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3 of 3 people found the following review helpful
on January 2, 2012
When I first learned of the Bizarro genre I thought it would be some truly weird stuff, I read some descriptions of books and some customer reviews and there seemed to be some strange and twisted books out there. One that I was intrigued by was AGOA, I had already read Abortion Arcade and knew that Cameron Pierce was a go to guy for the truly bizarre work. After having finally got around to purchasing AGOA and reading it I've got to say this book here is what Bizarro is all about. From the Goblins themselves to the descriptions of Auschwitz landscape, Pierce's imagination seems limitless. He's crafted a morbid and disturbing world for our narrator 999 and his conjoined twin, 1001. This book is perfect for anyone interested in Bizarro, it showcases how far you can go within the genre and still maintain an interesting story.
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19 of 26 people found the following review helpful
on September 5, 2013
We purchased this book along with several others to help encourage our 6- an 8-year old daughters to read more often. Each night, we read a chapter from a book before going to bed. With "Auschwitz" in the title, we knew it wasn't going to have a happy ending, but our daughters were horrified at the notion of zombies devouring their brains. They sobbed in my arms for almost 20 minutes when I read the passage about making cider from boiled children.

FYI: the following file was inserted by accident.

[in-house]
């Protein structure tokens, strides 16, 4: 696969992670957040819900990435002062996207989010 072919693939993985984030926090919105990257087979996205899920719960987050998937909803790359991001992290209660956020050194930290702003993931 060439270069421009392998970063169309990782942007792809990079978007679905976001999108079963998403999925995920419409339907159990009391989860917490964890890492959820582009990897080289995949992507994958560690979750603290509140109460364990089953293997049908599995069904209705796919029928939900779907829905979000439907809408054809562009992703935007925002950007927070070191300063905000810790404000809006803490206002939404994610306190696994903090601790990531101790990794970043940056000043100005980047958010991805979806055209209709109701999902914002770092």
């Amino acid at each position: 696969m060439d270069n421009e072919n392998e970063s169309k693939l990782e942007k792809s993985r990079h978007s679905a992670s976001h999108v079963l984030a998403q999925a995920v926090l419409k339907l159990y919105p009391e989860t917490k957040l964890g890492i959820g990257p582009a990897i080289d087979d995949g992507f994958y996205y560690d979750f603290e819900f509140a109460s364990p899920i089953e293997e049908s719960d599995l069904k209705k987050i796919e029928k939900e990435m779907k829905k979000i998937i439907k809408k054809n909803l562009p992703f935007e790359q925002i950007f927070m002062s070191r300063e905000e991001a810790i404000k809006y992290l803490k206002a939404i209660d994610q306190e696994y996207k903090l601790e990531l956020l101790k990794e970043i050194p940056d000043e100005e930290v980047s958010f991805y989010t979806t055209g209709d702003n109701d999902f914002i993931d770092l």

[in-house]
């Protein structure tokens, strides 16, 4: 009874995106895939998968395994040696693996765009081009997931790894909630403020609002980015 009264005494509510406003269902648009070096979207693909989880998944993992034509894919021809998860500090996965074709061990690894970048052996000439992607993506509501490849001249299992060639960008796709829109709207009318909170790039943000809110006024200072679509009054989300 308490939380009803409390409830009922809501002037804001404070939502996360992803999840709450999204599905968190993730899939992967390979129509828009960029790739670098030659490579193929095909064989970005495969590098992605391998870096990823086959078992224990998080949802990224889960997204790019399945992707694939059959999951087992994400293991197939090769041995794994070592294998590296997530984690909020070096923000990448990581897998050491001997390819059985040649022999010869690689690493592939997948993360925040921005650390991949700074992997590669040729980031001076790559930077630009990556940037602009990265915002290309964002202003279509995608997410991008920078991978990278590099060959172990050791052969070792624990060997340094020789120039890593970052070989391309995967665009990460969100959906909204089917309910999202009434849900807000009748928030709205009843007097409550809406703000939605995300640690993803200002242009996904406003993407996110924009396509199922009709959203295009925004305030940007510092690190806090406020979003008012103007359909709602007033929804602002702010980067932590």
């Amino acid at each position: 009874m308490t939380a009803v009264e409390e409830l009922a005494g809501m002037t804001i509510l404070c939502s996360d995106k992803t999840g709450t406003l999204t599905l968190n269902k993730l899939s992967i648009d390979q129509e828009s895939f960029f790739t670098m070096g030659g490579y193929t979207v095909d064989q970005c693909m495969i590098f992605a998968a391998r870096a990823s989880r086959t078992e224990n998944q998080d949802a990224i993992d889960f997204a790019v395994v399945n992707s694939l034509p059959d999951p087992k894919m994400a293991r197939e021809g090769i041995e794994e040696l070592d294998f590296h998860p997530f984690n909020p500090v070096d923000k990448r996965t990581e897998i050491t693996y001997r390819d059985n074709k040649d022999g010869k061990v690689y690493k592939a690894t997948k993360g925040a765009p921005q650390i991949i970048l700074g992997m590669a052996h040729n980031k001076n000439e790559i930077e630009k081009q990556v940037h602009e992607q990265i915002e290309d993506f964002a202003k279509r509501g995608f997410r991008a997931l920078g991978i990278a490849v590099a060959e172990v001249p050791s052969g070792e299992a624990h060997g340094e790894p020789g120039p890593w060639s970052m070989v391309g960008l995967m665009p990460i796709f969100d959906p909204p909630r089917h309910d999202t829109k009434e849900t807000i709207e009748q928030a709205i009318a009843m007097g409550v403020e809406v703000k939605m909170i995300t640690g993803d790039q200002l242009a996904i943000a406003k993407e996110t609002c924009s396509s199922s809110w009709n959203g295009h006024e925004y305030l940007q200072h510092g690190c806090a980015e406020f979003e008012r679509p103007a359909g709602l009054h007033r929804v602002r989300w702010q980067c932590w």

I gave one star because the book really seemed to arouse my wife, who kept me up MUCH later than the kids did ;)
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3 of 3 people found the following review helpful
on April 11, 2013
If you think surrealistic fiction bordering on balderdash in a setting which has been cruel reality in Nazi Germany is inacceptable for you, do not read it.

If you feel uneasy with descriptions which could just as well be construed as pornographic, do not read it.

If you don't want to read a story centering on pain inflicted on children, do not read it.

In fact, I am not sure about the book myself. Maybe it is an awful book. Right now, I do not think so, right now I see it as work of a genius.

What I see is a allegory on innocence and oppression, surrealism beng used to bang the message right into your head, with no escape route for your rationality. The story is evil and dirty, you feel contaminated by reading it and especially by your reaction to it. Nonetheless it is a strange story which pulls you in, so you have something for your mind and your conscience. I love it, your mileage may vary.